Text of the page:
Dr. Anthony Bean is a Licensed Psychologist in Fort Worth, Texas. He has worked across the lifespan focusing on various difficulties with life and emphasizes individual strengths and normalizing life experiences. Dr. Bean specializes in video games, children, adolescents, and adults who play video games. He is considered an expert in this growing field and has been published in the discipline. His clinical interests include archetypal identification, depth psychology, video games as therapeutic tools, play therapy, and personality research. Dr. Bean obtained his Ph.D. from Pacifica Graduate Institute in Carpinteria, California.
WHO classifies ‘gaming disorder’ as mental health condition
(CNN)Watching as a video game ensnares their child, many a parent has grumbled about “digital heroin,” likening the flashing images to one of the world’s most addictive substances.
Characteristics of gaming disorder
Psychologists Criticize WHO Decision to Recognize ‘Gaming Disorder’
On Monday, the World Health Organization announced that “gaming disorder” is now officially considered a mental health condition. While this change means gaming disorder is now an illness as far as the WHO is concerned, that doesn’t mean mental health professionals don’t still have deep concerns about the classification.
“Gaming disorder” will be included in the 11th edition of the WHO’s International Classification of Diseases, the guidebook used by doctors and insurance companies to label diseases and injuries as well as to figure out what insurance will cover. Its criteria for gaming disorder are three-fold: having trouble controlling your gaming, gaming more and more instead of taking part in other activities, and continuing to game despite consequences. These criteria sound pretty clear-cut, but some psychologists say that gamers who play a lot don’t necessarily have a problem. They also argue that labeling excessive gaming a “disorder” will not only create a problem where one doesn’t exist but will also make it harder to diagnose and treat the anxiety or mood disorders that may underlie problematic video gaming.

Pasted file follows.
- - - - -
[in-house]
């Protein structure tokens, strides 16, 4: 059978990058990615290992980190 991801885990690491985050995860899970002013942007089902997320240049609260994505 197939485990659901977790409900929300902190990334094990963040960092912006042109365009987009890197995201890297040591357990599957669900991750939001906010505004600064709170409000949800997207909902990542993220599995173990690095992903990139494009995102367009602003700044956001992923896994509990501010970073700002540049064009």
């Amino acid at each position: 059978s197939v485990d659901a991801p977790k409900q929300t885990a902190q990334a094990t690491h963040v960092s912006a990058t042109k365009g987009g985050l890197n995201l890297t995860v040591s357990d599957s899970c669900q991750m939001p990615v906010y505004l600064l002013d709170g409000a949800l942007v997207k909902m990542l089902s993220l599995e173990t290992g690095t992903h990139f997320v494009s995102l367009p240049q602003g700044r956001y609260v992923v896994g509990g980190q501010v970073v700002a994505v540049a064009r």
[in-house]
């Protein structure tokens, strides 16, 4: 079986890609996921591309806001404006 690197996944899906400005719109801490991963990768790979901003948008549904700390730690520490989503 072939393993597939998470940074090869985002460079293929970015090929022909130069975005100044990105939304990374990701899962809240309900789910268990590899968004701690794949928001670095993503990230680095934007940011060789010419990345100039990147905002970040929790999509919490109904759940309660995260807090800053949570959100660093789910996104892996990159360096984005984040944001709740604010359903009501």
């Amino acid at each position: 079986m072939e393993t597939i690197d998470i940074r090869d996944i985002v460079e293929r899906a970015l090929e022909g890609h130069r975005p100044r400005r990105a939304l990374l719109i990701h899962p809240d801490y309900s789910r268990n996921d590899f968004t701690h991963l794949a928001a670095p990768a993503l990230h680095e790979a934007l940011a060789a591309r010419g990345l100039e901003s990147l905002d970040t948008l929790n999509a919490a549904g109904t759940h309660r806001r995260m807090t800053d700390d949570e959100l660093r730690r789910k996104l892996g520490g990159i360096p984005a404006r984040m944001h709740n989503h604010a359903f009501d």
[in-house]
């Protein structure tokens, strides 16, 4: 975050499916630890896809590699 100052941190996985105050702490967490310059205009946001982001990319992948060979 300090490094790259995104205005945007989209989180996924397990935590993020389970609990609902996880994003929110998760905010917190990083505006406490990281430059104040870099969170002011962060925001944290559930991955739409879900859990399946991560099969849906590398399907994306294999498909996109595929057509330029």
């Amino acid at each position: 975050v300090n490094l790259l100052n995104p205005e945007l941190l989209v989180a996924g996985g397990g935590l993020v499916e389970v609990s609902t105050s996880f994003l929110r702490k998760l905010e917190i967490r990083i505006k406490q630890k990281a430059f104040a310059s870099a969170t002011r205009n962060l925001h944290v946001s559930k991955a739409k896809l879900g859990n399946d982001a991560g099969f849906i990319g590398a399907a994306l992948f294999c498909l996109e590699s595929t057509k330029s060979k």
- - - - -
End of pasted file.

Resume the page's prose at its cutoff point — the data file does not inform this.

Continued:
Psychologist Anthony Bean, Ph.D. tells Inverse that the move by the WHO is “definitely premature.” A clinical psychologist and researcher who specializes in gaming, Bean recently published a book called Working with Video Gamers and Games in Therapy: A Clinician’s Guide for other psychologists who are treating gamers. He worries that if gaming is treated as a behavioral disorder in and of itself, patients’ underlying issues may be ignored.
“I see gaming usually as what we call a secondary condition to a primary of depression or anxiety when they come into a therapy session,” he says. “And as you work with anxiety or depression, the gaming reduces significantly.” In other words, it’s likely that patients who may be diagnosed with gaming disorder are using video games as a way to cope with these other mental health issues.
Bean also worries that the language used in the ICD-11 is so broad that it could lead to a diagnosis in people who are simply enthusiasts. If there isn’t sufficient research to support the WHO’s claim that video gaming is harmful in these individuals’ lives, this move could lead to classifying someone’s innocent enthusiasm for their hobby as a mental illness. As Inverse reported in 2017, researchers have found that people who might fit the American Psychiatric Association’s criteria for gaming disorder do not have negative effects in their lives in a way that would suggest a disorder.